Green bankruptcy

October 29, 2013

NOTE: Images in this archived article have been removed.

Image RemovedThere has been a lot of bad news for European Green parties lately and it must be said that those woes are not really undeserved. In Germany, the local Green Party had commissioned Franz Walter and Stephan Klecha, both of the Göttingen Institute for Democracy Research to search the party’s archives and clear it from accusations of having defended pedophilia during the eighties. Unfortunately – for the Greens – they proved the accusations were very founded and that the Greens’ position on the issue was then a close approximation of NAMBLA’s.

This may have had an impact on the – disastrous for the Greens – elections which followed.
In France, the Greens are a part of the government. A few weeks ago, their (not so a) leader Pascal Durand, "discovered " that said government did not intend to do anything about the energy transition and threatened a mass resignation if a few measures were not taken. The Green ministers had a quick look at their paycheck, decided they wanted another one, and decided that Pascal Durand should lead the way by resigning from his leadership.
Needless to say, this has slightly tarnished their already dubious reputation.
Image RemovedOf course, the Greens are not the only ones to have defended dubious causes back in the days. In 1977 a number of French pundits, Jean-Paul Sartre, Bernard Kouchner and Jack Lang among them, had signed a petition in support of three pedophiles, which hasn’t kept two of them from becoming ministers in very un-green governments later on. As for using one’s status as a minor ally of the dominant party to get jobs one will later be reluctant to relinquish even if that means sitting on one’s ideals… it is a national sport in France, and my own party is quite guilty of that.
Yet, the Greens, at least in France, embody those faults far better than the other parties and are frequently lambasted for this, even in the rather cynical political world.
This is partly due to their drawing much of their support from the urban upper middle class, who have no interest in changing a social structure they mightily benefit from, but still wants to enjoy the moral high ground. This is not the whole story, however.
Image RemovedAs Franz Walter stated :

Nature conservation and sustainable development are not a fertile ground for pedophilia and child abuse. The Greens, however, have a second agenda which, curiously is not compatible with the first, a kind of radical liberalism combined with a strong individualistic hedonism. In this environment, emerged in the 1970s, before the foundation of the Greens, the claims for decriminalization of sex offenses and a tolerance of sex between adults and children. In the early 1980s, part of this radical liberalism made its way into the Greens.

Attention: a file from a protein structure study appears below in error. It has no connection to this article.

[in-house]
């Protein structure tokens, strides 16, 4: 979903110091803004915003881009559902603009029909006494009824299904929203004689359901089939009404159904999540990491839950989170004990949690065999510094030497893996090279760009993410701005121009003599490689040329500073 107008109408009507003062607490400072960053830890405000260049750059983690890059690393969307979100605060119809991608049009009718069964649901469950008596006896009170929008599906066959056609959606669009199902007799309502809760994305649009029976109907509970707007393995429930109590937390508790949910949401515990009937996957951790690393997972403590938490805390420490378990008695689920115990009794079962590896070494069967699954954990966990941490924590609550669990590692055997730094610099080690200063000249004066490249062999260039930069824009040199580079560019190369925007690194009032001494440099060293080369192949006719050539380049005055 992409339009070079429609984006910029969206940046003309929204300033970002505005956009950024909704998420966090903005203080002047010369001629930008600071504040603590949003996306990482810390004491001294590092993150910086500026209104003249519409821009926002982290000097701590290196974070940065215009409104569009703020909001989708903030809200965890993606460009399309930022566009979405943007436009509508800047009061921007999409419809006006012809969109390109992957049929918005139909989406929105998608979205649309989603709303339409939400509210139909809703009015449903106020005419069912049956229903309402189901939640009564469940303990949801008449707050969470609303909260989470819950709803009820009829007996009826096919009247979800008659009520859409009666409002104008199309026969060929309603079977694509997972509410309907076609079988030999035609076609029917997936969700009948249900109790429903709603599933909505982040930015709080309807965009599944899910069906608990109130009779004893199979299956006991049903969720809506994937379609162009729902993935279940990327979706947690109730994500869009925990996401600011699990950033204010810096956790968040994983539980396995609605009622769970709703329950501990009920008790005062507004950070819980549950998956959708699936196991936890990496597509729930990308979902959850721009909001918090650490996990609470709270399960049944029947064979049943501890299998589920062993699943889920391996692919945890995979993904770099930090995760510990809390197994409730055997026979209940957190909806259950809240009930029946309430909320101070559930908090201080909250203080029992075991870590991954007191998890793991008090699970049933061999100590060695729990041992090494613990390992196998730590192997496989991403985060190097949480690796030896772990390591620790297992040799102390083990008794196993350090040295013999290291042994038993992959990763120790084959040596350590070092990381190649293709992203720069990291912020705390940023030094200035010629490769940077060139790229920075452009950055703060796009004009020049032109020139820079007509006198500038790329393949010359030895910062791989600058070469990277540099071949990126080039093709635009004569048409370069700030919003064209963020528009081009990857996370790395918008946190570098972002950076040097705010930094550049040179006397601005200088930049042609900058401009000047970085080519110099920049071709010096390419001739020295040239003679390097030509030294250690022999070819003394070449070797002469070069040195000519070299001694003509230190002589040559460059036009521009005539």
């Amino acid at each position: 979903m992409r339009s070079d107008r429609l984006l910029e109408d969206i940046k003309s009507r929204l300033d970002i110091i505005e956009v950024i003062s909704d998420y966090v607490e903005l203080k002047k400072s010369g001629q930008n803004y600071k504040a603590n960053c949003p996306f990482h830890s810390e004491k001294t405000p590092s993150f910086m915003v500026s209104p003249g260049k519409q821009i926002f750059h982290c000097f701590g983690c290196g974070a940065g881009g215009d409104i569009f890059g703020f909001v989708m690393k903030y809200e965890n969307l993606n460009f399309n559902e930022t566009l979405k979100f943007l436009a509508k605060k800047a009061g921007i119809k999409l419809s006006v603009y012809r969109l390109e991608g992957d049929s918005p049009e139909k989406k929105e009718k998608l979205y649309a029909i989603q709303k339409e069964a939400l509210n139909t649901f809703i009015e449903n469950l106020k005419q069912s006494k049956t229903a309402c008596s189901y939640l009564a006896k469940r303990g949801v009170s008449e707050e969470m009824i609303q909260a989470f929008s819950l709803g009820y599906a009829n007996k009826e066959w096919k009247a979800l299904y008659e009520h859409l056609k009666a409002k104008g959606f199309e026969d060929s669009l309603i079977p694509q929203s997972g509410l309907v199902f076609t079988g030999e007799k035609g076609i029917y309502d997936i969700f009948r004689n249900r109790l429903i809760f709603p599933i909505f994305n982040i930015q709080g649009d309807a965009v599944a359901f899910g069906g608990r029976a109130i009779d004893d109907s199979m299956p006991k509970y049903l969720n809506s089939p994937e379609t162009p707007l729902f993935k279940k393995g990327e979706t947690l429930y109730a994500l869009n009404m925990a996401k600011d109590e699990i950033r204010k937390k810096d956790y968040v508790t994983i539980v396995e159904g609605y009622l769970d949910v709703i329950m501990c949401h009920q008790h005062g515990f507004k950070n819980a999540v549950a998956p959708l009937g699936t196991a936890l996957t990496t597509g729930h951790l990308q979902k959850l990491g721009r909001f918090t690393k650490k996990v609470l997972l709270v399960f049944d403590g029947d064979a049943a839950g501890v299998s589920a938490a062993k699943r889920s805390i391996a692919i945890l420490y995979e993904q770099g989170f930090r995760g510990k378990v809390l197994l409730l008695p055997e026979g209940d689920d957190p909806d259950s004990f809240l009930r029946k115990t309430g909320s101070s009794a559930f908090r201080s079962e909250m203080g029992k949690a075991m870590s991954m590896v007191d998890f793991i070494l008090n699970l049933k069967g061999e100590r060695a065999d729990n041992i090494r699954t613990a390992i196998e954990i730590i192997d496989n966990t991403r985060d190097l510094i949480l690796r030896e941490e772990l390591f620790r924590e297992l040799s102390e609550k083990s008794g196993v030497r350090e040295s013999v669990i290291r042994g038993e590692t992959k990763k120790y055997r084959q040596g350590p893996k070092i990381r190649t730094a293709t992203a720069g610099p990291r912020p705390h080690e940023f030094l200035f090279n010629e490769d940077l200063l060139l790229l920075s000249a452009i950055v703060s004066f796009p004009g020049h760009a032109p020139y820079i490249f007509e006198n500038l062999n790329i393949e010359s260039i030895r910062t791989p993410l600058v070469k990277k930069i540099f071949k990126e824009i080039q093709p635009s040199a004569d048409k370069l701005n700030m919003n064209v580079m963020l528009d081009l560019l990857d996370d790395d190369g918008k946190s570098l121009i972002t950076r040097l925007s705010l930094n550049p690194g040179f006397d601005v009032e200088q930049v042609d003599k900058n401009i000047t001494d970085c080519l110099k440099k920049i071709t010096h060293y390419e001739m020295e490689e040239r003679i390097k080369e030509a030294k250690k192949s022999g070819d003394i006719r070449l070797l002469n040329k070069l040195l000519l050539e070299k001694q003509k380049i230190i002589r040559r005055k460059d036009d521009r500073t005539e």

Nature conservation was not, at the beginning, a progressive issue. The project of the Enlightenment was to use rationality, and only rationality, to deal with the world. That meant getting rid of the influence of the churches but also establishing the dominance of Man over Nature so as to create in this world the paradise the churches promised us for the next. Note that does not necessarily meant democracy. Freedom of speech and rationality could, and did, flourish in an undemocratic context, such as Frederick II’s Prussia of Joseph II’s Austria and most enlightened philosophers of the time denied any legitimacy to the opinion of the people, opposing, like D’Alembert, "truly enlightened public" with "the blind and noisy multitude".
Nature conservation did not come either from the first opponents of the Enlightenment, the Counter-Revolutionists such as Joseph de Maistre. Those rejected the rule of reason because it threatened the (traditional) social order and undermined the dominance of the Church. The other branch of counter-enlightenment, romanticism, was totally different. It was often very critical of the old social order and of established religion. Romanticists spearheaded the revolutions and the national revolts of the nineteenth century, opposing dynastic legitimacy in the name, not of rationality, but of the peoples.
Romanticism opposed not rationality itself but rationality’s claim to supremacy. Romanticists valued the emotional and the atavistic, and they certainly could not find that in the rarefied atmosphere of the salons of the enlightened elite. Hence came their love for nature, as well as for folk traditions and medieval tales.